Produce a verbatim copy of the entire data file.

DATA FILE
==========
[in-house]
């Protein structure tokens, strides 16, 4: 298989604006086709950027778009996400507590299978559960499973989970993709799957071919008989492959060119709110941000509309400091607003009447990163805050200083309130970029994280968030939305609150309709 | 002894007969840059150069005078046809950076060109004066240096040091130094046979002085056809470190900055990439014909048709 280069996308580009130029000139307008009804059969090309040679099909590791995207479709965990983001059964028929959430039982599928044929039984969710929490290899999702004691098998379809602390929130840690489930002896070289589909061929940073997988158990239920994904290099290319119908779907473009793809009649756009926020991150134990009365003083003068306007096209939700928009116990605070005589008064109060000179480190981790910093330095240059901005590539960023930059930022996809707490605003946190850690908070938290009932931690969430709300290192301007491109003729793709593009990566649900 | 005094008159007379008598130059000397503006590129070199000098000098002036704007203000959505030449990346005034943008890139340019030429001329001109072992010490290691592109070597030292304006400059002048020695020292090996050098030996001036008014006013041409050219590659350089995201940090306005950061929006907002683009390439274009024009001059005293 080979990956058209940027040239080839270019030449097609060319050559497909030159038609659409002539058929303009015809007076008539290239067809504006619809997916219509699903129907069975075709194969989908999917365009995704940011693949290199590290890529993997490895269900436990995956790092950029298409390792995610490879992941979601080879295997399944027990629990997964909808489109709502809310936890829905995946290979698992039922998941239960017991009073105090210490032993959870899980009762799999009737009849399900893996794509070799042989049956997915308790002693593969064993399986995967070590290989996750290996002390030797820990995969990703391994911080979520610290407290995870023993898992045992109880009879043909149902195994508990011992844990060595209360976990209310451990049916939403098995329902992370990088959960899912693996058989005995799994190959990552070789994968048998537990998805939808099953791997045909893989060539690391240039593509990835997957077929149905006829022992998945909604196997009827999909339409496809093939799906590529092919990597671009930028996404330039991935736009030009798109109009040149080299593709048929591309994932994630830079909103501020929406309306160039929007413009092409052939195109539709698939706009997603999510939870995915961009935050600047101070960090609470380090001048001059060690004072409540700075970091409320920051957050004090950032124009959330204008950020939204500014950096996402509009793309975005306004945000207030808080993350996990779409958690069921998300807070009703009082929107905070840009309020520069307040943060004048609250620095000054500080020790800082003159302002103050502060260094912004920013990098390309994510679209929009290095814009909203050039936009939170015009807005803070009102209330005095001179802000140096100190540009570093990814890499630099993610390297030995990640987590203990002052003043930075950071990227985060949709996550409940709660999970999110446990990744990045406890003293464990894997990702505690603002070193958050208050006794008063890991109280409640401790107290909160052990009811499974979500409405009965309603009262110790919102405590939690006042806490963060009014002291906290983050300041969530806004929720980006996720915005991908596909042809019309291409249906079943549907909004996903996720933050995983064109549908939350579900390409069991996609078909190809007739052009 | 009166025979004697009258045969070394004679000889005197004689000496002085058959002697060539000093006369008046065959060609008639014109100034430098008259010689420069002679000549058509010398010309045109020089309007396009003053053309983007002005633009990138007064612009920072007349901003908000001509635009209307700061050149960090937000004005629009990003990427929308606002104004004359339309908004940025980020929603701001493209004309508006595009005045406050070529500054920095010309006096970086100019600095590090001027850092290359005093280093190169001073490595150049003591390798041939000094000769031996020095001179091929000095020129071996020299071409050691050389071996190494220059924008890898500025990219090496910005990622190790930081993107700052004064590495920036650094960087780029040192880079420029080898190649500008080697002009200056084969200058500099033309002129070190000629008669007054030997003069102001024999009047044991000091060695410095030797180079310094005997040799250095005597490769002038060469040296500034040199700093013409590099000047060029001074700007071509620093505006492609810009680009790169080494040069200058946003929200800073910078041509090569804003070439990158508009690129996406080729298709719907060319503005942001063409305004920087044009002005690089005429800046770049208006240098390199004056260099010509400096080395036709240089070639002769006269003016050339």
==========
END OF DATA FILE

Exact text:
[in-house]
């Protein structure tokens, strides 16, 4: 298989604006086709950027778009996400507590299978559960499973989970993709799957071919008989492959060119709110941000509309400091607003009447990163805050200083309130970029994280968030939305609150309709 | 002894007969840059150069005078046809950076060109004066240096040091130094046979002085056809470190900055990439014909048709 280069996308580009130029000139307008009804059969090309040679099909590791995207479709965990983001059964028929959430039982599928044929039984969710929490290899999702004691098998379809602390929130840690489930002896070289589909061929940073997988158990239920994904290099290319119908779907473009793809009649756009926020991150134990009365003083003068306007096209939700928009116990605070005589008064109060000179480190981790910093330095240059901005590539960023930059930022996809707490605003946190850690908070938290009932931690969430709300290192301007491109003729793709593009990566649900 | 005094008159007379008598130059000397503006590129070199000098000098002036704007203000959505030449990346005034943008890139340019030429001329001109072992010490290691592109070597030292304006400059002048020695020292090996050098030996001036008014006013041409050219590659350089995201940090306005950061929006907002683009390439274009024009001059005293 080979990956058209940027040239080839270019030449097609060319050559497909030159038609659409002539058929303009015809007076008539290239067809504006619809997916219509699903129907069975075709194969989908999917365009995704940011693949290199590290890529993997490895269900436990995956790092950029298409390792995610490879992941979601080879295997399944027990629990997964909808489109709502809310936890829905995946290979698992039922998941239960017991009073105090210490032993959870899980009762799999009737009849399900893996794509070799042989049956997915308790002693593969064993399986995967070590290989996750290996002390030797820990995969990703391994911080979520610290407290995870023993898992045992109880009879043909149902195994508990011992844990060595209360976990209310451990049916939403098995329902992370990088959960899912693996058989005995799994190959990552070789994968048998537990998805939808099953791997045909893989060539690391240039593509990835997957077929149905006829022992998945909604196997009827999909339409496809093939799906590529092919990597671009930028996404330039991935736009030009798109109009040149080299593709048929591309994932994630830079909103501020929406309306160039929007413009092409052939195109539709698939706009997603999510939870995915961009935050600047101070960090609470380090001048001059060690004072409540700075970091409320920051957050004090950032124009959330204008950020939204500014950096996402509009793309975005306004945000207030808080993350996990779409958690069921998300807070009703009082929107905070840009309020520069307040943060004048609250620095000054500080020790800082003159302002103050502060260094912004920013990098390309994510679209929009290095814009909203050039936009939170015009807005803070009102209330005095001179802000140096100190540009570093990814890499630099993610390297030995990640987590203990002052003043930075950071990227985060949709996550409940709660999970999110446990990744990045406890003293464990894997990702505690603002070193958050208050006794008063890991109280409640401790107290909160052990009811499974979500409405009965309603009262110790919102405590939690006042806490963060009014002291906290983050300041969530806004929720980006996720915005991908596909042809019309291409249906079943549907909004996903996720933050995983064109549908939350579900390409069991996609078909190809007739052009 | 009166025979004697009258045969070394004679000889005197004689000496002085058959002697060539000093006369008046065959060609008639014109100034430098008259010689420069002679000549058509010398010309045109020089309007396009003053053309983007002005633009990138007064612009920072007349901003908000001509635009209307700061050149960090937000004005629009990003990427929308606002104004004359339309908004940025980020929603701001493209004309508006595009005045406050070529500054920095010309006096970086100019600095590090001027850092290359005093280093190169001073490595150049003591390798041939000094000769031996020095001179091929000095020129071996020299071409050691050389071996190494220059924008890898500025990219090496910005990622190790930081993107700052004064590495920036650094960087780029040192880079420029080898190649500008080697002009200056084969200058500099033309002129070190000629008669007054030997003069102001024999009047044991000091060695410095030797180079310094005997040799250095005597490769002038060469040296500034040199700093013409590099000047060029001074700007071509620093505006492609810009680009790169080494040069200058946003929200800073910078041509090569804003070439990158508009690129996406080729298709719907060319503005942001063409305004920087044009002005690089005429800046770049208006240098390199004056260099010509400096080395036709240089070639002769006269003016050339």